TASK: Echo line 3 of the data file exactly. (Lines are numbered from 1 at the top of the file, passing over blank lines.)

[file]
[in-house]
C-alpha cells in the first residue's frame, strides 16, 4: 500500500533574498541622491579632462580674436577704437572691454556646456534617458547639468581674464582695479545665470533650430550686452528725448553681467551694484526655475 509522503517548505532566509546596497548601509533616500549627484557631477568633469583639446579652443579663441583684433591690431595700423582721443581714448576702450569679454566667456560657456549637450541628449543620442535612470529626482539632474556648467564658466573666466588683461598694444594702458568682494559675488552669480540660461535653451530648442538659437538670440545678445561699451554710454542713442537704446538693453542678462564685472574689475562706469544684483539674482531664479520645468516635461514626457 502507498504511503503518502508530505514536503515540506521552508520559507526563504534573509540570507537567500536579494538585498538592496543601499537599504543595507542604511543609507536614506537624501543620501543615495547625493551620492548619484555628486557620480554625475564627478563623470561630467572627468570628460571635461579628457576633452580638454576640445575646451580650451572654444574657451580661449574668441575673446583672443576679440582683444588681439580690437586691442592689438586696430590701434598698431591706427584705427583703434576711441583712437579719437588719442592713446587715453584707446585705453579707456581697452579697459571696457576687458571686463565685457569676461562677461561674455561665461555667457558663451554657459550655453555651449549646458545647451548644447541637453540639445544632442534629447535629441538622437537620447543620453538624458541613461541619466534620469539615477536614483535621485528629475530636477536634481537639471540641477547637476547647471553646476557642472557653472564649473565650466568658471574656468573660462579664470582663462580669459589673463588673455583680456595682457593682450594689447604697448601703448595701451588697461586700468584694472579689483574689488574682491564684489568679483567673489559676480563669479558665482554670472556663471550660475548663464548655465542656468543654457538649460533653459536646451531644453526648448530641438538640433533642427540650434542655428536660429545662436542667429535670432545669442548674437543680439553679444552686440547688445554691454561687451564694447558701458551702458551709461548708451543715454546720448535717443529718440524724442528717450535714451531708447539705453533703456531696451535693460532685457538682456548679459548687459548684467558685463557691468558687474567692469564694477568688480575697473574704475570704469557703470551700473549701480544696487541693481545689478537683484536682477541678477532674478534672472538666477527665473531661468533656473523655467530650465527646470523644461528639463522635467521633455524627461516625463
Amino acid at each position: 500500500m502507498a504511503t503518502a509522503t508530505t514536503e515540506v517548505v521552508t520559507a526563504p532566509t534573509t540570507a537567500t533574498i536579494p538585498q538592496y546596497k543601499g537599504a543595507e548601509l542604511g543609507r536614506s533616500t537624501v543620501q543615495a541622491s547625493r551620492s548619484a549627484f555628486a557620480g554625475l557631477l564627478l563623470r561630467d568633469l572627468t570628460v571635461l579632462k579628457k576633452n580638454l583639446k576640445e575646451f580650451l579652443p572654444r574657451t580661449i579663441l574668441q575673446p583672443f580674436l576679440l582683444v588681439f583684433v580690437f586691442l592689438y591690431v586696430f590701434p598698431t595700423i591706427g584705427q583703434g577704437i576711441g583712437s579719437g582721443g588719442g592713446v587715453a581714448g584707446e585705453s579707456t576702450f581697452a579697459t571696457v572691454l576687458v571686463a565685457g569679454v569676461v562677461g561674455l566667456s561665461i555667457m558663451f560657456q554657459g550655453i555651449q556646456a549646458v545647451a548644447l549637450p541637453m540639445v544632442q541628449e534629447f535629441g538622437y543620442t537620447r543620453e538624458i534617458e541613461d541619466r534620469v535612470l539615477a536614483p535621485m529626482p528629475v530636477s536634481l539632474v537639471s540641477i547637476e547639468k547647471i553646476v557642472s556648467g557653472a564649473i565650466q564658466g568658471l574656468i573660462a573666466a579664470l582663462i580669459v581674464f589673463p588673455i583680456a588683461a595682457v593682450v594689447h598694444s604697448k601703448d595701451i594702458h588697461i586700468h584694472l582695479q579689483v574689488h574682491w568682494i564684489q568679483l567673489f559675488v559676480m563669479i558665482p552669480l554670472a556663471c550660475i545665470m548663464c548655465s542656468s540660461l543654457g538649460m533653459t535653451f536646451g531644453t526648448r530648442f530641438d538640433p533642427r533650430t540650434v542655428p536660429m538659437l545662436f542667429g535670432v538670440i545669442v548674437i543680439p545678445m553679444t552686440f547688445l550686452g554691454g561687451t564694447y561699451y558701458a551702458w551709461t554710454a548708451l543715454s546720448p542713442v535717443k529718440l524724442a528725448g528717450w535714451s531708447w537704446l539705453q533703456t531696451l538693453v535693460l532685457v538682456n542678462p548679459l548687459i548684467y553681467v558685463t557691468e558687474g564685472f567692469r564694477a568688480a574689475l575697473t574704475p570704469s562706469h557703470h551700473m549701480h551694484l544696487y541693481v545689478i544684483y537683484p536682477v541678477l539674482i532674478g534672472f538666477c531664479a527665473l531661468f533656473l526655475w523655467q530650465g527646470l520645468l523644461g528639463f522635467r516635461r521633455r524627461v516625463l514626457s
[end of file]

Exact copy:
Amino acid at each position: 500500500m502507498a504511503t503518502a509522503t508530505t514536503e515540506v517548505v521552508t520559507a526563504p532566509t534573509t540570507a537567500t533574498i536579494p538585498q538592496y546596497k543601499g537599504a543595507e548601509l542604511g543609507r536614506s533616500t537624501v543620501q543615495a541622491s547625493r551620492s548619484a549627484f555628486a557620480g554625475l557631477l564627478l563623470r561630467d568633469l572627468t570628460v571635461l579632462k579628457k576633452n580638454l583639446k576640445e575646451f580650451l579652443p572654444r574657451t580661449i579663441l574668441q575673446p583672443f580674436l576679440l582683444v588681439f583684433v580690437f586691442l592689438y591690431v586696430f590701434p598698431t595700423i591706427g584705427q583703434g577704437i576711441g583712437s579719437g582721443g588719442g592713446v587715453a581714448g584707446e585705453s579707456t576702450f581697452a579697459t571696457v572691454l576687458v571686463a565685457g569679454v569676461v562677461g561674455l566667456s561665461i555667457m558663451f560657456q554657459g550655453i555651449q556646456a549646458v545647451a548644447l549637450p541637453m540639445v544632442q541628449e534629447f535629441g538622437y543620442t537620447r543620453e538624458i534617458e541613461d541619466r534620469v535612470l539615477a536614483p535621485m529626482p528629475v530636477s536634481l539632474v537639471s540641477i547637476e547639468k547647471i553646476v557642472s556648467g557653472a564649473i565650466q564658466g568658471l574656468i573660462a573666466a579664470l582663462i580669459v581674464f589673463p588673455i583680456a588683461a595682457v593682450v594689447h598694444s604697448k601703448d595701451i594702458h588697461i586700468h584694472l582695479q579689483v574689488h574682491w568682494i564684489q568679483l567673489f559675488v559676480m563669479i558665482p552669480l554670472a556663471c550660475i545665470m548663464c548655465s542656468s540660461l543654457g538649460m533653459t535653451f536646451g531644453t526648448r530648442f530641438d538640433p533642427r533650430t540650434v542655428p536660429m538659437l545662436f542667429g535670432v538670440i545669442v548674437i543680439p545678445m553679444t552686440f547688445l550686452g554691454g561687451t564694447y561699451y558701458a551702458w551709461t554710454a548708451l543715454s546720448p542713442v535717443k529718440l524724442a528725448g528717450w535714451s531708447w537704446l539705453q533703456t531696451l538693453v535693460l532685457v538682456n542678462p548679459l548687459i548684467y553681467v558685463t557691468e558687474g564685472f567692469r564694477a568688480a574689475l575697473t574704475p570704469s562706469h557703470h551700473m549701480h551694484l544696487y541693481v545689478i544684483y537683484p536682477v541678477l539674482i532674478g534672472f538666477c531664479a527665473l531661468f533656473l526655475w523655467q530650465g527646470l520645468l523644461g528639463f522635467r516635461r521633455r524627461v516625463l514626457s